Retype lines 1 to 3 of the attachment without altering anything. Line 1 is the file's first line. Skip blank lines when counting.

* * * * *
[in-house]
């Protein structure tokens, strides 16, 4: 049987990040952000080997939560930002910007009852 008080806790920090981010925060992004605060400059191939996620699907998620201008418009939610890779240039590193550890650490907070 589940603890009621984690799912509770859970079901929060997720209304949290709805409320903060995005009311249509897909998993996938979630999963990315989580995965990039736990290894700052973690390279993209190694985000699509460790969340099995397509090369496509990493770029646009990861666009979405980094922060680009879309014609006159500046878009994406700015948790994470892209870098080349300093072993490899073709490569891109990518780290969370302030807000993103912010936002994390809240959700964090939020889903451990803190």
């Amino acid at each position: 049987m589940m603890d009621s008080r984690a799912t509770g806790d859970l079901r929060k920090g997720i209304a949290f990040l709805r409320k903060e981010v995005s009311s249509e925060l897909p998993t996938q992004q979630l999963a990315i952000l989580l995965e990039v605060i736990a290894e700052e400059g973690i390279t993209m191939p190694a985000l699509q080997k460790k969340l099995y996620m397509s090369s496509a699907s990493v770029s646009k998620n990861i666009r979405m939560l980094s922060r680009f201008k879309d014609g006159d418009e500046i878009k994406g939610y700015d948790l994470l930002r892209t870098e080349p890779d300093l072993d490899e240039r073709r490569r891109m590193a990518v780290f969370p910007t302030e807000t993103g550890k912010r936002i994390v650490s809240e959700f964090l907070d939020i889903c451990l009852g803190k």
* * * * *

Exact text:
[in-house]
């Protein structure tokens, strides 16, 4: 049987990040952000080997939560930002910007009852 008080806790920090981010925060992004605060400059191939996620699907998620201008418009939610890779240039590193550890650490907070 589940603890009621984690799912509770859970079901929060997720209304949290709805409320903060995005009311249509897909998993996938979630999963990315989580995965990039736990290894700052973690390279993209190694985000699509460790969340099995397509090369496509990493770029646009990861666009979405980094922060680009879309014609006159500046878009994406700015948790994470892209870098080349300093072993490899073709490569891109990518780290969370302030807000993103912010936002994390809240959700964090939020889903451990803190």
């Amino acid at each position: 049987m589940m603890d009621s008080r984690a799912t509770g806790d859970l079901r929060k920090g997720i209304a949290f990040l709805r409320k903060e981010v995005s009311s249509e925060l897909p998993t996938q992004q979630l999963a990315i952000l989580l995965e990039v605060i736990a290894e700052e400059g973690i390279t993209m191939p190694a985000l699509q080997k460790k969340l099995y996620m397509s090369s496509a699907s990493v770029s646009k998620n990861i666009r979405m939560l980094s922060r680009f201008k879309d014609g006159d418009e500046i878009k994406g939610y700015d948790l994470l930002r892209t870098e080349p890779d300093l072993d490899e240039r073709r490569r891109m590193a990518v780290f969370p910007t302030e807000t993103g550890k912010r936002i994390v650490s809240e959700f964090l907070d939020i889903c451990l009852g803190k």